And are all clumps of animated dust to be treated equally? What is the basis for declaring that human lumps of dust have a greater status than non-human lumps of animated dust (e.g., animals)? Or even non-animated lumps of dust (e.g., rocks).
If we claim greater moral significance for ourselves than for dogs or rocks, because we are more evolved, then who is to say that some of us humans aren’t more evolved than others, and therefore entitled to greater rights?
That’s why I believe Darwinism to be a dangerous philosophy … because it ultimately leads to the conclusion that there is no objective morality, there is no basis for equality, and there is no imperative to treat anyone with human dignity. Any moral code is only a tool to promote self interest, and it can be discarded by those in power as soon as conditions make a different moral code more profitable.
I know that you have a different basis for your beliefs that there is a moral code we are all bound to follow, that we all have a right to live, etc. And I respect that. I just don’t agree with it. I welcome you to the table of respecting the unalienable rights of all people; I just got there through a different door. That doesn’t mean that I have written you off as an enemy, nor does it mean I don’t welcome your support. It just means we disagree.
But before I close, it is my duty to say that I am concerned for your eternal soul. It is my hope that you will live abundantly, not only for a few years on this earth, but eternally in the world to come. I hope you won’t be angry to know this.
For God so loved the world that he gave his one and only Son, that whoever believes in him shall not perish but have eternal life. For God did not send his Son into the world to condemn the world, but to save the world through him. Whoever believes in him is not condemned, but whoever does not believe stands condemned already because they have not believed in the name of God’s one and only Son. (John 3:16-18)
On final note about Darwinism (the notion that all life forms evolved as a result of random, unguided, naturalistic processes). Speaking as somebody with a science background, I believe the claim that science has made a conclusive case for Darwinism, as opposed to the alternative theory that life is the result of intelligent design, is a classic example of begging the question (i.e., assuming the proposition you claim to be proving). Darwinism does not prove man evolved via naturalistic processes; it assumes man evolved via naturalistic processes. Big difference. But, that’s another topic for another day.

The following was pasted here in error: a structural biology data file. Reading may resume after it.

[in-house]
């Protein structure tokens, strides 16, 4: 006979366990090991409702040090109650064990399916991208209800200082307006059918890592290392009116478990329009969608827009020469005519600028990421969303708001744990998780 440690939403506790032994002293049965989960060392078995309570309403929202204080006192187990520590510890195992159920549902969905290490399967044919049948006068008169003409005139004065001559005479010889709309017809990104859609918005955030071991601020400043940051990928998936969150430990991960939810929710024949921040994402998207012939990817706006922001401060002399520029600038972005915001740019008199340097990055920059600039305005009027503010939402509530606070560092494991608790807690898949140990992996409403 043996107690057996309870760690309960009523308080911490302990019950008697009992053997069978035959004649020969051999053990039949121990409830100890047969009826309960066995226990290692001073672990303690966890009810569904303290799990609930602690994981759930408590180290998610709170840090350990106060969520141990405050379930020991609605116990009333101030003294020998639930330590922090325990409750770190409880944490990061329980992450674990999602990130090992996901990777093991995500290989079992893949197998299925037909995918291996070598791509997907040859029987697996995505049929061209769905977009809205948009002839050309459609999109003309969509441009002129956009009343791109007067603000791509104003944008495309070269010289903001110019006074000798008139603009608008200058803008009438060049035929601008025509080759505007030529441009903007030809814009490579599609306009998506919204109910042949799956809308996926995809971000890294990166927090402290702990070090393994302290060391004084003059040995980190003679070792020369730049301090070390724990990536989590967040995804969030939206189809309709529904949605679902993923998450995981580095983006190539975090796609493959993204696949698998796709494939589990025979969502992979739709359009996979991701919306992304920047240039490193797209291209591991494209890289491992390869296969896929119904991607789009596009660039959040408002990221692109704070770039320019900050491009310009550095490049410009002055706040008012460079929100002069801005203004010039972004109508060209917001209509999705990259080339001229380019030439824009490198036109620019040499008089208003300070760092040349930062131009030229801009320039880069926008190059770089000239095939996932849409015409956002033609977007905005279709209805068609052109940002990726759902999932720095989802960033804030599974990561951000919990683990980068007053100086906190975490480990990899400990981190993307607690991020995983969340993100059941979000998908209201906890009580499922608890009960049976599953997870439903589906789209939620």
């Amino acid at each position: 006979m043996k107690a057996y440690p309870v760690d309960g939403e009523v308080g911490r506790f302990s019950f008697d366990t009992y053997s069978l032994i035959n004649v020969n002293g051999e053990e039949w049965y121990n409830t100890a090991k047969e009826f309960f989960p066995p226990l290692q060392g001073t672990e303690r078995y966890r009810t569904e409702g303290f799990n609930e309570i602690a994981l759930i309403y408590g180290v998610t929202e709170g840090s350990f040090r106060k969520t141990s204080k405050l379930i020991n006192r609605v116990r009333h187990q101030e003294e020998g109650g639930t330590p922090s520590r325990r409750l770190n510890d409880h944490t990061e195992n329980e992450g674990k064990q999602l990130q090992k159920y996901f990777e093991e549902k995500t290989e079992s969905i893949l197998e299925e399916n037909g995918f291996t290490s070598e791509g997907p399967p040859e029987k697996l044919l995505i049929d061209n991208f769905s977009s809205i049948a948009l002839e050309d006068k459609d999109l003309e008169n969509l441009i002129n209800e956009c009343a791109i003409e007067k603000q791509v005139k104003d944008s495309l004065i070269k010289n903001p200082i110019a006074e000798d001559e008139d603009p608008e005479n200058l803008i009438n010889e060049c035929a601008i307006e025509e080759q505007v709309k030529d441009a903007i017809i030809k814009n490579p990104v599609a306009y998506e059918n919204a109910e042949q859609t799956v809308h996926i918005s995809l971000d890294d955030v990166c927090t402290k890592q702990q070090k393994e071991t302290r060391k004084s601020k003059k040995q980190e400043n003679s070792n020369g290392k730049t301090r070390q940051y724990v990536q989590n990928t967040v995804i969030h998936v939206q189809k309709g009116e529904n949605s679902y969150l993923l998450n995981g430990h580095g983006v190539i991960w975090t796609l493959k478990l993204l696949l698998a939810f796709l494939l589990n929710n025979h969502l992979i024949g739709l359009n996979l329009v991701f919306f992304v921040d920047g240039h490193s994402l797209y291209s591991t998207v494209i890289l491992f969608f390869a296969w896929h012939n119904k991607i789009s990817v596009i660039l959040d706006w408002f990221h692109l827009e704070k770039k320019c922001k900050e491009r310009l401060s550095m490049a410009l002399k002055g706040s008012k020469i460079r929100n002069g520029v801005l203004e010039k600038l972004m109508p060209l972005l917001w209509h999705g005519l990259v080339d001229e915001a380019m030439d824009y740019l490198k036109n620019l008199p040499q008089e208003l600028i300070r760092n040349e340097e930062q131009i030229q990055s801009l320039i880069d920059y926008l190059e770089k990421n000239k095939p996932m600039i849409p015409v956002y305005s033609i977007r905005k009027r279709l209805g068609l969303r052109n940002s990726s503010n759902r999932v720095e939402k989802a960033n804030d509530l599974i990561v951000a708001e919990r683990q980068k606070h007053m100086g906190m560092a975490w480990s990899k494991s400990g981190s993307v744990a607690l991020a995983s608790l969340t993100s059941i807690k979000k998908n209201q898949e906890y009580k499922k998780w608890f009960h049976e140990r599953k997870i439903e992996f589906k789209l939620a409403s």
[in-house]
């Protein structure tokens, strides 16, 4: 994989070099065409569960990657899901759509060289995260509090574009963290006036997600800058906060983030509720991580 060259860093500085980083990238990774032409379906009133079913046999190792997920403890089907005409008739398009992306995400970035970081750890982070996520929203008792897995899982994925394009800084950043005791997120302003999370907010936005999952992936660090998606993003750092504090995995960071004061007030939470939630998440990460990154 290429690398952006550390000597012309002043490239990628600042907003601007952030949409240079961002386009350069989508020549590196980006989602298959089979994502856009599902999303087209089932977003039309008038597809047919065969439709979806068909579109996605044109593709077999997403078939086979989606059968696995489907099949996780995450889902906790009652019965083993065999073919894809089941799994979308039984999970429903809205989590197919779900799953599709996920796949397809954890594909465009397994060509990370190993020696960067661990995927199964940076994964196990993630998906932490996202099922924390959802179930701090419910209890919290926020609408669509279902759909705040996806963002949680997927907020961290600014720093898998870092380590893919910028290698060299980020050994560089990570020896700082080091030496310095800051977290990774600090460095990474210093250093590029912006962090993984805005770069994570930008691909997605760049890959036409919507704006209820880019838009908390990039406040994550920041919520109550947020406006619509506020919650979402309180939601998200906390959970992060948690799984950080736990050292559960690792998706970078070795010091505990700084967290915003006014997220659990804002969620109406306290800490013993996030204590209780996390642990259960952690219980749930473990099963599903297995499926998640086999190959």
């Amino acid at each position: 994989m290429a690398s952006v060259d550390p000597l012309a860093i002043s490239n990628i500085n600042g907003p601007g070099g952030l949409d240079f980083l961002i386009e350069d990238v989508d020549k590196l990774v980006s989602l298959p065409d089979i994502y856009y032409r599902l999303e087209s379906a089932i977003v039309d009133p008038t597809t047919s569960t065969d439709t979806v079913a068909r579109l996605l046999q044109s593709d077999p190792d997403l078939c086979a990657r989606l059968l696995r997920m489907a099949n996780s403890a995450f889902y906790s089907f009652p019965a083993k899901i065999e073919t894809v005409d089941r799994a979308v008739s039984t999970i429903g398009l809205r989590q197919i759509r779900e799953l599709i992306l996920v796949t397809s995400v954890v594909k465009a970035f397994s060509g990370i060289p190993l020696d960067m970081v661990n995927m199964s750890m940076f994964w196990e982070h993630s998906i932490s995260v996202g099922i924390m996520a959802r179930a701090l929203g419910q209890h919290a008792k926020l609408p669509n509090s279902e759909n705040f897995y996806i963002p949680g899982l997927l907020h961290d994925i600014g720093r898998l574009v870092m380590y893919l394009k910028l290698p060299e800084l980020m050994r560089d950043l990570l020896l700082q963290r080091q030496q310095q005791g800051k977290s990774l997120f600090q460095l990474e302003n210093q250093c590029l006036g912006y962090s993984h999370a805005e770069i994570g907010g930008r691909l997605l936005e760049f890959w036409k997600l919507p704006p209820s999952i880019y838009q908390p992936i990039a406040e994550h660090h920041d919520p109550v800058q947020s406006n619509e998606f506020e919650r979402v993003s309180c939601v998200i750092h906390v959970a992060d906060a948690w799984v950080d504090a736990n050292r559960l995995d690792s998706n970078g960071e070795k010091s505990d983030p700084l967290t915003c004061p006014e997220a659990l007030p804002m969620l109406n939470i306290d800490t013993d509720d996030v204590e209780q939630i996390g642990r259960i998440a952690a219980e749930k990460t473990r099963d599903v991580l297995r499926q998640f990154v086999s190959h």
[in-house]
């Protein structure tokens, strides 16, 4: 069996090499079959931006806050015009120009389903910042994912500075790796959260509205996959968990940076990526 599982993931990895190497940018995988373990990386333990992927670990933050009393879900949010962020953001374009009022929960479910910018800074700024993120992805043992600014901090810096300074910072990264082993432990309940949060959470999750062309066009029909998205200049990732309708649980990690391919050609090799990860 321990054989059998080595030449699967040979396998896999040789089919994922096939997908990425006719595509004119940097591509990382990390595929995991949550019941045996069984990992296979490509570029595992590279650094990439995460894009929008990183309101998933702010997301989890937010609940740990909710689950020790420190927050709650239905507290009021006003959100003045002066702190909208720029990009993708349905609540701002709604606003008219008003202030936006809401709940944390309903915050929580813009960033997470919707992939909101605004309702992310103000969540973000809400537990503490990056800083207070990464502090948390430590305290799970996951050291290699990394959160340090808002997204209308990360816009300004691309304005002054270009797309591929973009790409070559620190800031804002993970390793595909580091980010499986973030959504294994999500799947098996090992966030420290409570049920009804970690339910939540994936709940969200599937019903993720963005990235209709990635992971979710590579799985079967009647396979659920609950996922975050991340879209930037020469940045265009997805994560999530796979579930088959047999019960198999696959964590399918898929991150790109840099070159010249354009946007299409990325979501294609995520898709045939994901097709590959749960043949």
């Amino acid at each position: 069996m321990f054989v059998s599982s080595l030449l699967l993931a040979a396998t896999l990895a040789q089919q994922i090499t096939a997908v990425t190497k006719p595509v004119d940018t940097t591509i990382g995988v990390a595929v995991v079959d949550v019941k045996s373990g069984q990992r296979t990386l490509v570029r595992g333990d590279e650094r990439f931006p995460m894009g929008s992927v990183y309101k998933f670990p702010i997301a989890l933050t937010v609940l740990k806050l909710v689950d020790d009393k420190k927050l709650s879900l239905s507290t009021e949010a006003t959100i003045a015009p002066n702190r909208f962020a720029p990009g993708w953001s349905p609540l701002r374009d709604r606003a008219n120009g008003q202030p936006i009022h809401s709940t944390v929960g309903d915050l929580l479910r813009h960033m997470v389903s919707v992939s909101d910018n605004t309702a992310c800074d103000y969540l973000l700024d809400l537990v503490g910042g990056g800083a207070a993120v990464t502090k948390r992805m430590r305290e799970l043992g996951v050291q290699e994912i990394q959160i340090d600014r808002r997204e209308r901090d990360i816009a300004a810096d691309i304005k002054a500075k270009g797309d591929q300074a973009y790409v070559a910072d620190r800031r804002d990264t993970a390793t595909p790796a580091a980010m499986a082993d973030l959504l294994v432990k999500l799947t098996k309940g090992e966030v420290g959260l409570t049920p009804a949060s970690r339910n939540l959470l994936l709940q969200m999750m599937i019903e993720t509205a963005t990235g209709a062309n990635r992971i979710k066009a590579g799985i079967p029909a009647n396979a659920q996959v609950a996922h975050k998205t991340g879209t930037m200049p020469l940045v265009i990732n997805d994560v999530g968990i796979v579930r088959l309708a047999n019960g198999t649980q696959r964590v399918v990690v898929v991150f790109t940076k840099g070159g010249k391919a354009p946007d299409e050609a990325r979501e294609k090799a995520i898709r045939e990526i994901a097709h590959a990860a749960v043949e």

At Virginia Tech, a male student asked what should a couple do if they can’t financially provide for a child. We talked about community resources and adoption options. We talked about adopted children who are thankful to be alive. He was visibly moved, we wondered if he is the father of a pregnant woman’s child.
It occurred to me that our culture is telling young people two contradictory things.
First, they hear a steady stream of flattering remarks about how smart they are. Stuff like, “You are the smartest group of students ever to attend this university.” Teenagers already believe they are much smarter than everybody else. That’s part of being a teenager, but this generation believes they are smarter than George Washington and Thomas Jefferson.
On the other hand, they believe themselves to be so weak and helpless, they can’t possibly take care of themselves, much less take care of their own children. It has never occurred to them that parents less well-educated and less wealthy than themselves have been raising children for thousands of years.
This kind of thinking is the staple of the political party who promises to (1) provide for their every need, and (2) preserve their the right to kill their own children. If people figure out that they are plenty strong enough to take care of themselves and their children, the party of dependency and death would become less relevant.
Sometimes we focus so much on the antics of those who oppose us, we forget to report on the many pro-life students who support our presence on campus. They are so thankful that they are not alone.
“Thank you! I am glad you are here!”
“I’m glad those other students [finally] have something to be upset about.”
“If you support this, why don’t you want the advertisement?”
“Why are these people saying you should leave campus? It is just [the truth]!”
“These are just pictures. If you are upset, that’s good.”
“This is stirring up conversation; this is good.” (Christian dining hall employee)
Young Christians believe the truth (at some level), but they don’t know how to answer the full-frontal assault that is the atheistic campus culture. The modern church has never taught them how to articulate and defend the Christian Faith with logic and reason, so they fear the Faith is illogical and unreasonable. What a tragedy.